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Reviewed by: JimmyO

Directed by: Louis Leterrier

Edward Norton
Liv Tyler
Tim Roth

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What's it about
After a freak scientific accident leaves Bruce Banner fighting off a big green alter-ego, he leaves everything he loves behind. But the one he loves has a father that wants to find out more about Bruce’s monstrous side and he’ll do almost anything to do it. Another Marvel comic to film done right.
Is it good movie?
Louis Leterrier did something quite impressive here. He made The Incredible Hulk fun and exciting again. While Ang Lee’s take was not the travesty many seemed to think it was, it was lacking the energy and thrill that a movie called The Hulk should have. Louis has spiced up the action and made for a thrilling show, as Bruce Banner/The Hulk is on the run trying to find a way to fix his anger management issues. Much like the classic television series, the opening titles recreate everything we need to know up until we find Bruce (Edward Nortor) hiding out in Brazil. Things are all fine and good as he is working at a bottling company by day, trying to cure his affliction by night. But it doesn’t take the government too long to find him. After all, General Ross (William Hurt) seems to have a personal issue with the green beast.

We all know the story of The Incredible Hulk because we’ve seen it before. There are the comics, the television series, and the much maligned Ang Lee version. But what was a plus for me with Leterrier’s take, he returned to the Hulk that I grew up on. This is very much like the television series with Bill Bixby. It is not campy, but there is humor and there is character. We really get to know most of the players involved. I think with the series recognition, we didn’t have to sit through the sometimes awkward introduction period so there was a little more time to develop each of the players a little more clearly. I also really enjoyed Liv Tyler as Betty Ross. Both her and Gwyneth Paltrow in Iron Man brought back a sense of femininity without being weak. I appreciated the quiet strength each of them had.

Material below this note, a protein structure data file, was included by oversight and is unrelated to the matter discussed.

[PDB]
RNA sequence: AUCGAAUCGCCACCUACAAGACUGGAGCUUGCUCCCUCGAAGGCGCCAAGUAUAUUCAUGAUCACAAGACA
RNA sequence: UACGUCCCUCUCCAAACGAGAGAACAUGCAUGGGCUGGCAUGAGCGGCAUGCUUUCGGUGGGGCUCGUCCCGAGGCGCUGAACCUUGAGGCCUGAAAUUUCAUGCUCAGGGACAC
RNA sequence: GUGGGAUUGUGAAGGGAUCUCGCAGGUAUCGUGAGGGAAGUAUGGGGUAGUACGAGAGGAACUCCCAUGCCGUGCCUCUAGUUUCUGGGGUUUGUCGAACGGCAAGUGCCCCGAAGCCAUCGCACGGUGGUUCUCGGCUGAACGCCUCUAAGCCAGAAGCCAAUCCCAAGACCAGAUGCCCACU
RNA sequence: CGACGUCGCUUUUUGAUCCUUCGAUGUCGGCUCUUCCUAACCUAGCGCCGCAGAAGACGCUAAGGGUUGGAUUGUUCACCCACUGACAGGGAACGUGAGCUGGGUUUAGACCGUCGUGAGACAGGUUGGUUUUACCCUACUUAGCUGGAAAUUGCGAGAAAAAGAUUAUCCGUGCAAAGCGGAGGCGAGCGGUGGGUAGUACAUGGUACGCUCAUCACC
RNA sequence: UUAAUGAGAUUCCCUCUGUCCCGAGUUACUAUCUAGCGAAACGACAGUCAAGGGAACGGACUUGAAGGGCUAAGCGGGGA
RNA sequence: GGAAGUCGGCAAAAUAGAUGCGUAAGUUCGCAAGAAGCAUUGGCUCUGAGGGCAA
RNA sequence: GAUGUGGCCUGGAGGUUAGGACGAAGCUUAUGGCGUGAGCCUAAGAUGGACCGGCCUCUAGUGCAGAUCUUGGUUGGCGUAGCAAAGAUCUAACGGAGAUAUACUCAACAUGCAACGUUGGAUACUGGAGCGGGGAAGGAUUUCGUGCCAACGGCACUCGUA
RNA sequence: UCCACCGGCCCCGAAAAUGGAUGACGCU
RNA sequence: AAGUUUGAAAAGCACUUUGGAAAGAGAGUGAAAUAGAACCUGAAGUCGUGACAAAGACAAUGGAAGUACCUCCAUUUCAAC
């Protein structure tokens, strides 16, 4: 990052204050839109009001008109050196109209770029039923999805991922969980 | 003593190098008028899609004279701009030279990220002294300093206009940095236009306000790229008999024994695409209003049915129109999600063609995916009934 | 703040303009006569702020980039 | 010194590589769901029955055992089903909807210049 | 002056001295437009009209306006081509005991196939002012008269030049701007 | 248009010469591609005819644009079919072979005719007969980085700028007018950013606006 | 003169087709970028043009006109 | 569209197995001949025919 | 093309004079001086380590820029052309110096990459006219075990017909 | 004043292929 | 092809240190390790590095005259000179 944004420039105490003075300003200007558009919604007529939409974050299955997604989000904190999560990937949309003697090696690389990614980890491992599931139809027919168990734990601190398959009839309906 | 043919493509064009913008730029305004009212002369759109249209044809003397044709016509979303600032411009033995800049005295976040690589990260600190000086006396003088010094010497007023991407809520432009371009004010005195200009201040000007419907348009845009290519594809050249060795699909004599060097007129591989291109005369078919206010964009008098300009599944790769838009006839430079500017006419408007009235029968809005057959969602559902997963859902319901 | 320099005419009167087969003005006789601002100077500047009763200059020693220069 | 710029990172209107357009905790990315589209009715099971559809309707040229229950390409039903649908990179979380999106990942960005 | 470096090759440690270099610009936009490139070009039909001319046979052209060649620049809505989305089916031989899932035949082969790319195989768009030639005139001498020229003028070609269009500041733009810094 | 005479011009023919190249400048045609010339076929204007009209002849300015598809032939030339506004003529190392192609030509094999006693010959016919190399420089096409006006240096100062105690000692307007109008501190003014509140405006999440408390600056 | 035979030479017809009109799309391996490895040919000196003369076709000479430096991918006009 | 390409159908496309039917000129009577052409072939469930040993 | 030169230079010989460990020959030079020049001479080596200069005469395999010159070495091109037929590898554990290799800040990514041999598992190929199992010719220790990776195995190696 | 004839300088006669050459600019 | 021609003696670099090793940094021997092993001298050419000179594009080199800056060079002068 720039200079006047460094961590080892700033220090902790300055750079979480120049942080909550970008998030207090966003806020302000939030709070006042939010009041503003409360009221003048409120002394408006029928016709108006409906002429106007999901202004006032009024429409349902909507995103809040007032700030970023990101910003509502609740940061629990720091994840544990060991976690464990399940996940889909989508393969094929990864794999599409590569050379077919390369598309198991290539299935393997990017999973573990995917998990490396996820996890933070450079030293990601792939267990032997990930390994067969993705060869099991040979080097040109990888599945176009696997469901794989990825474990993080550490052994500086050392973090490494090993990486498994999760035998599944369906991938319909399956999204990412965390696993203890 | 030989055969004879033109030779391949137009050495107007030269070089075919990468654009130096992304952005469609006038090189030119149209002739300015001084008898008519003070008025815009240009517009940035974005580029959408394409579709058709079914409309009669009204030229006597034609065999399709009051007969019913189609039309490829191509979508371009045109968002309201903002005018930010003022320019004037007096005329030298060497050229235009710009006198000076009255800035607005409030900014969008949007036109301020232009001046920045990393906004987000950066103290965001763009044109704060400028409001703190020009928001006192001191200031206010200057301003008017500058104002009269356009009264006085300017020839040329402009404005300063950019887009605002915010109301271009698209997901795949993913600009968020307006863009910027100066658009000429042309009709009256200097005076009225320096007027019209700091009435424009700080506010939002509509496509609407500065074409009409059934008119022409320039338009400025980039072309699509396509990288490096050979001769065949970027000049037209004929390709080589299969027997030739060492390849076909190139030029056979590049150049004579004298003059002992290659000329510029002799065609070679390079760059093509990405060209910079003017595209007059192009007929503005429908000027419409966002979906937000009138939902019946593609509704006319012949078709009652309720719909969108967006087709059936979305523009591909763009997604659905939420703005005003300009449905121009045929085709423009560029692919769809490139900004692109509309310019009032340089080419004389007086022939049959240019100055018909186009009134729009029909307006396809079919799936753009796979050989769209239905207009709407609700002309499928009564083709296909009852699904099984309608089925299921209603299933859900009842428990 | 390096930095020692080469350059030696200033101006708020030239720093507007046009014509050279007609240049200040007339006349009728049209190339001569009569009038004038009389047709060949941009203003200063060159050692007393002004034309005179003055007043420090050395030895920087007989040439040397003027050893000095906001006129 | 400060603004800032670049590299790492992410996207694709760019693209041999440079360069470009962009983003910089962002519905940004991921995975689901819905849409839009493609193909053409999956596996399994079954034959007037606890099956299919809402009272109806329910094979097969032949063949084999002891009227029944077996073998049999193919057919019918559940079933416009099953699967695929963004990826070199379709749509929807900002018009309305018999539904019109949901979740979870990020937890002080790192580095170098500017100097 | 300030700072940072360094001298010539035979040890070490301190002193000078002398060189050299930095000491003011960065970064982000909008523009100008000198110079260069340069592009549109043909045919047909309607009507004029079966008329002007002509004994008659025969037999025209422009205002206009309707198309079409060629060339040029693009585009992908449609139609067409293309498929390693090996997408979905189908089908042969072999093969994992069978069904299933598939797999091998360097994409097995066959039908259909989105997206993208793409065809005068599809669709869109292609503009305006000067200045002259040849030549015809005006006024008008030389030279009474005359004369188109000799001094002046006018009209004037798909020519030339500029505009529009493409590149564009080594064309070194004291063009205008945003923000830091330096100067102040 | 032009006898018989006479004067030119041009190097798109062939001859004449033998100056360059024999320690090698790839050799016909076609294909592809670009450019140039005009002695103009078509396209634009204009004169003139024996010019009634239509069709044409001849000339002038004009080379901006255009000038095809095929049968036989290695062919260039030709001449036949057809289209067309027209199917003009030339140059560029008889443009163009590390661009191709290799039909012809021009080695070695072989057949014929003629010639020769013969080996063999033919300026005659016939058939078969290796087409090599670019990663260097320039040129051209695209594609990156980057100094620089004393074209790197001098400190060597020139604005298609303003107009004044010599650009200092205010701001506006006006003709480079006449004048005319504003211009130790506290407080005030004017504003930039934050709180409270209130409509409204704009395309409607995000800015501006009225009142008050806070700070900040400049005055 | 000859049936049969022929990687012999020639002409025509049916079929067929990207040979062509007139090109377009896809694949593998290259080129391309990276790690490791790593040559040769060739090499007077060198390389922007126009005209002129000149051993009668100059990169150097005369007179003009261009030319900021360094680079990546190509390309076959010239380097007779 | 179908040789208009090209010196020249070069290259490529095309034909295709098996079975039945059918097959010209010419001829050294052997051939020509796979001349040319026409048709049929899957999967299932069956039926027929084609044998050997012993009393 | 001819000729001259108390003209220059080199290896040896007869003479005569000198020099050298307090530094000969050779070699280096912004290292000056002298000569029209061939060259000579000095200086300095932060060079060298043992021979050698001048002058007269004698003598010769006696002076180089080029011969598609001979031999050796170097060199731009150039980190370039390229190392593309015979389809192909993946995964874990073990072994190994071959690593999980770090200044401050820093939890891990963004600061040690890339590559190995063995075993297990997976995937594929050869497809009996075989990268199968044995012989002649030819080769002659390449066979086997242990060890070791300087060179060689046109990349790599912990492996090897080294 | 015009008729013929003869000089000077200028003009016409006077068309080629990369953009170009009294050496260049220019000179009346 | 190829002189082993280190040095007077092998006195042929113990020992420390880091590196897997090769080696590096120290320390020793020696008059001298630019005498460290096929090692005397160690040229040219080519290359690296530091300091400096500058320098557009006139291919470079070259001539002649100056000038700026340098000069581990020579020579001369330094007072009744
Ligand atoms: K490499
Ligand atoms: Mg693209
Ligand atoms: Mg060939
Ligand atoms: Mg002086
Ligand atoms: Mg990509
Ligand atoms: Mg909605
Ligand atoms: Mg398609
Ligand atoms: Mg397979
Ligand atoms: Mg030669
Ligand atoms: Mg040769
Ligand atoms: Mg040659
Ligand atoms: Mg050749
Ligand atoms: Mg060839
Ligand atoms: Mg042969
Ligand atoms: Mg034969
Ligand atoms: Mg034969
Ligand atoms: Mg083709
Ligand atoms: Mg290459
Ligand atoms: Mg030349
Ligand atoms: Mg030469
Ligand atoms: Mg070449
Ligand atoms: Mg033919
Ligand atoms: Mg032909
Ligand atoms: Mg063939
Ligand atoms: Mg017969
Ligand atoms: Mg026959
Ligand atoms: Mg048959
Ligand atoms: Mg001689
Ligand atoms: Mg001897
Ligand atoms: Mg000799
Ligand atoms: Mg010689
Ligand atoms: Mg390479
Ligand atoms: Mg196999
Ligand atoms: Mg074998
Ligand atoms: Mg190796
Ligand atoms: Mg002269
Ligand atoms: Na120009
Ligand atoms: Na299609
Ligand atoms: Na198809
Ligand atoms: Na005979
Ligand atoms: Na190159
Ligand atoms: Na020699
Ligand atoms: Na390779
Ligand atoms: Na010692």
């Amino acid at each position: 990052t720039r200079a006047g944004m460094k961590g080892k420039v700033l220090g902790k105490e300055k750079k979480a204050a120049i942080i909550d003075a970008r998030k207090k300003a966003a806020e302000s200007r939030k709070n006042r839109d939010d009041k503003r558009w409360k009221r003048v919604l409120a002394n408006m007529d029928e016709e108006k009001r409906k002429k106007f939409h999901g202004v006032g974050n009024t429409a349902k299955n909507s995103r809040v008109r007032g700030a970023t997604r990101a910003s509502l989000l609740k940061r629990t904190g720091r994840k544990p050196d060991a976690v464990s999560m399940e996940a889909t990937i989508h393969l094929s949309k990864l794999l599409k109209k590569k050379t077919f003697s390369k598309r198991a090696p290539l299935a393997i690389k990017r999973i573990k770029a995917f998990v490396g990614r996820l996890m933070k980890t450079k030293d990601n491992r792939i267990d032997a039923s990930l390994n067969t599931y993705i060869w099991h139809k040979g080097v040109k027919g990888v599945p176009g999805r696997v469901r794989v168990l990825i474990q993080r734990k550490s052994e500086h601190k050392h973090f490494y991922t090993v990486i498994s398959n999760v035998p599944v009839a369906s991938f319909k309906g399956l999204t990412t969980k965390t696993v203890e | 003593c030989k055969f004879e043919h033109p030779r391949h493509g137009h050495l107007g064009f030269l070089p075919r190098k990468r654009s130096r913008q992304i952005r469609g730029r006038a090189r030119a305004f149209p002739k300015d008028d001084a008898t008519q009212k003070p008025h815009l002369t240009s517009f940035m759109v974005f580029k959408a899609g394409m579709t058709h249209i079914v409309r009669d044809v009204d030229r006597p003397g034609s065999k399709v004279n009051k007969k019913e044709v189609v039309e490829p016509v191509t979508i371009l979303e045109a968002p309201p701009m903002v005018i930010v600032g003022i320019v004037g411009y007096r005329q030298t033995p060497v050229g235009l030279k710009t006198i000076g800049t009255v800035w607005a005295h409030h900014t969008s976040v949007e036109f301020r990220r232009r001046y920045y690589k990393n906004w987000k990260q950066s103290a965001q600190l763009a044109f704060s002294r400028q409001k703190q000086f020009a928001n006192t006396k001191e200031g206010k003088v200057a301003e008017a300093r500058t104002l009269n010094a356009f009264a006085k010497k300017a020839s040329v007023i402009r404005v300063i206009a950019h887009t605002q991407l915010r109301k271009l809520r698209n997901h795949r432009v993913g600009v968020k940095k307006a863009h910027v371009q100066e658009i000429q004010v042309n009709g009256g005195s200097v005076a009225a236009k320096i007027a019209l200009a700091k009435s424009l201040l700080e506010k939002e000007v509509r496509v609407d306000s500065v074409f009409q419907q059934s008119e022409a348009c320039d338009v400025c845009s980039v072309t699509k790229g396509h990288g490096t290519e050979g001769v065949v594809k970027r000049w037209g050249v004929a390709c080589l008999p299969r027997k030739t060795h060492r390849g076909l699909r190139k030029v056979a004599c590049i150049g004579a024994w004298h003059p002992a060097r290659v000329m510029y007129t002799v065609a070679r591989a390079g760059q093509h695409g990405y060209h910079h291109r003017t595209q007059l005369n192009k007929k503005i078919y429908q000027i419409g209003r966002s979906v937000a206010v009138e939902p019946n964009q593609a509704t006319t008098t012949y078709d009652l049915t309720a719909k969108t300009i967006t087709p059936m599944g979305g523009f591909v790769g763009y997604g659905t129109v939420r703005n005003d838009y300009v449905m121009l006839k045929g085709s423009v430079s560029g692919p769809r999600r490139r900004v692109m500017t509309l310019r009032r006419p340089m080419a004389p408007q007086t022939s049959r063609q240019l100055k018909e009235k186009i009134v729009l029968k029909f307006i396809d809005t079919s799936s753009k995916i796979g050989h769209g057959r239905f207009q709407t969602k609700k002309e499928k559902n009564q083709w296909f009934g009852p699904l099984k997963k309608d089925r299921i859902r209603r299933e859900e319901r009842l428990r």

The script by Zac Penn (and an un-credited Norton) was workable for me. While it certainly won’t be up for an Academy Award, it is definitely a good action flick that adds a strong character arc. Speaking of arcs, I also found Tim Roth to be a interesting villain. He shows signs early on that he is taking issue with his aging body, so when he is presented with the chance of unbelievable strength, you bet your ass he takes it.

In the end, I thought The Incredible Hulk was a major improvement over the more drawn out Lee version. It is not a sequel to it, but a re-telling. Thankfully, the action and the special effects are also a big improvement. Yes, the Hulk himself still looks like a CG creation, but it is much better than the bouncing green giant from before. As I said once before, this is the Hulk that I wanted to see. It is an exciting Marvel adventure that is brought to life by some quality choice actors. While it may not be a perfect film, it is certainly one of the better summer blockbusters to come out in 2008.
Video / Audio
Video: This is a terrific 2.35:1 Anamorphic Transfer.

Audio: “Hulk Smash!”, sounds great in Dolby Digital 5.1 and DVS 2.0. A terrific sounding and looking DVD.
The Extras
So how are the extras on this single disc? Well, at least it is a single disc with extras. While I really like director Louis Leterrier and actor Tim Roth, I wasn’t all that excited by their Commentary. It’s fine, but I would have liked to hear more about the production and possibly the challenges that came with it. This one seemed a bit too safe.

Hey, we even get Deleted Scenes (13:21) here. You can play them all or you can watch them scene by scene. They include “Bruce in Brazil”, “Bruce Meditates”, “Searching for the Flower”, “After the Bottling Factory/General Greller”, “Ross and Blonsky Conspire [Extended]. I especially loved what Louis did with all the footage that took place in Brazil, but adding those scene may have been overkill. These are all good scenes that didn’t need to be in the film and were wisely taken out.

Finally, there are Trailers. They include “Beethovens Big Break” (Ugh!) “Hellboy 2: The Golden Army”, A creepy Tobacco Free ad, “Iron Man” and a few Marvel Animation commercials. And of course, they want you to buy Blu-Ray.

At least they offered a few extras on this single disc edition, but I always kind of wish they would just release one edition, instead of both a pointless single disc and a more worthwhile three disc “special edition”. I guess some people don’t care about the extras.
Last Call
The Incredible Hulk was a very entertaining action flick that didn’t waste the good actors it had. It wisely offered enough character wise to keep it involving, but it certainly didn’t skimp on the thrills. The sequence in the bottling factory with the Hulk’s first appearance is terrific. And the moments where the Hulk is protecting Betty are surprisingly good. Louis Leterrier did an impressive job that was very reminiscent of the old television series, and for me, that is a very good thing. A great cast and a solid director make for one damn good Marvel comic adaptation. But I highly recommend you stick with the three disc edition, a much better purchase.
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